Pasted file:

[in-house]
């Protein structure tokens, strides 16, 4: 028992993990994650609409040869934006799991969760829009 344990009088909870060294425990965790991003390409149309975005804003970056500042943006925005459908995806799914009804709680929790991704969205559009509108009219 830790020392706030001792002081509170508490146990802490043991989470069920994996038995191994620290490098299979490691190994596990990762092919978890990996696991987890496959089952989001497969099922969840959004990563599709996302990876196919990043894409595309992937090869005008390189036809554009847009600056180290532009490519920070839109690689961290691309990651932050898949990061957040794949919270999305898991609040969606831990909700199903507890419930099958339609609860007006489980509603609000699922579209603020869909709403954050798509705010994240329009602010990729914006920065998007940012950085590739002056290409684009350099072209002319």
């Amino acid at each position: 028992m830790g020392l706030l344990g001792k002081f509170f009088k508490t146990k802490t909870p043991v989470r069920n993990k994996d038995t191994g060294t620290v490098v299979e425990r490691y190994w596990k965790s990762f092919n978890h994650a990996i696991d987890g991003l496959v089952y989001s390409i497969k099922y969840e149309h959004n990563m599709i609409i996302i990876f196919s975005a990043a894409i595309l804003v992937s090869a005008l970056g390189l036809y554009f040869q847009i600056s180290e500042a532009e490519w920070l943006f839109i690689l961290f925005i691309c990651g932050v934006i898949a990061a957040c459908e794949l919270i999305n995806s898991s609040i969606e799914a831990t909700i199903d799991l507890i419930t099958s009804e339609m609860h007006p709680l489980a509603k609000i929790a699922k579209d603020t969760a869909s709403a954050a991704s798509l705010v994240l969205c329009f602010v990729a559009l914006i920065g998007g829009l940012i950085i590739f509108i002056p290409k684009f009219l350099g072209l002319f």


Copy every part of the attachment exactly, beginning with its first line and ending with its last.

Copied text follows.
[in-house]
């Protein structure tokens, strides 16, 4: 028992993990994650609409040869934006799991969760829009 344990009088909870060294425990965790991003390409149309975005804003970056500042943006925005459908995806799914009804709680929790991704969205559009509108009219 830790020392706030001792002081509170508490146990802490043991989470069920994996038995191994620290490098299979490691190994596990990762092919978890990996696991987890496959089952989001497969099922969840959004990563599709996302990876196919990043894409595309992937090869005008390189036809554009847009600056180290532009490519920070839109690689961290691309990651932050898949990061957040794949919270999305898991609040969606831990909700199903507890419930099958339609609860007006489980509603609000699922579209603020869909709403954050798509705010994240329009602010990729914006920065998007940012950085590739002056290409684009350099072209002319």
């Amino acid at each position: 028992m830790g020392l706030l344990g001792k002081f509170f009088k508490t146990k802490t909870p043991v989470r069920n993990k994996d038995t191994g060294t620290v490098v299979e425990r490691y190994w596990k965790s990762f092919n978890h994650a990996i696991d987890g991003l496959v089952y989001s390409i497969k099922y969840e149309h959004n990563m599709i609409i996302i990876f196919s975005a990043a894409i595309l804003v992937s090869a005008l970056g390189l036809y554009f040869q847009i600056s180290e500042a532009e490519w920070l943006f839109i690689l961290f925005i691309c990651g932050v934006i898949a990061a957040c459908e794949l919270i999305n995806s898991s609040i969606e799914a831990t909700i199903d799991l507890i419930t099958s009804e339609m609860h007006p709680l489980a509603k609000i929790a699922k579209d603020t969760a869909s709403a954050a991704s798509l705010v994240l969205c329009f602010v990729a559009l914006i920065g998007g829009l940012i950085i590739f509108i002056p290409k684009f009219l350099g072209l002319f």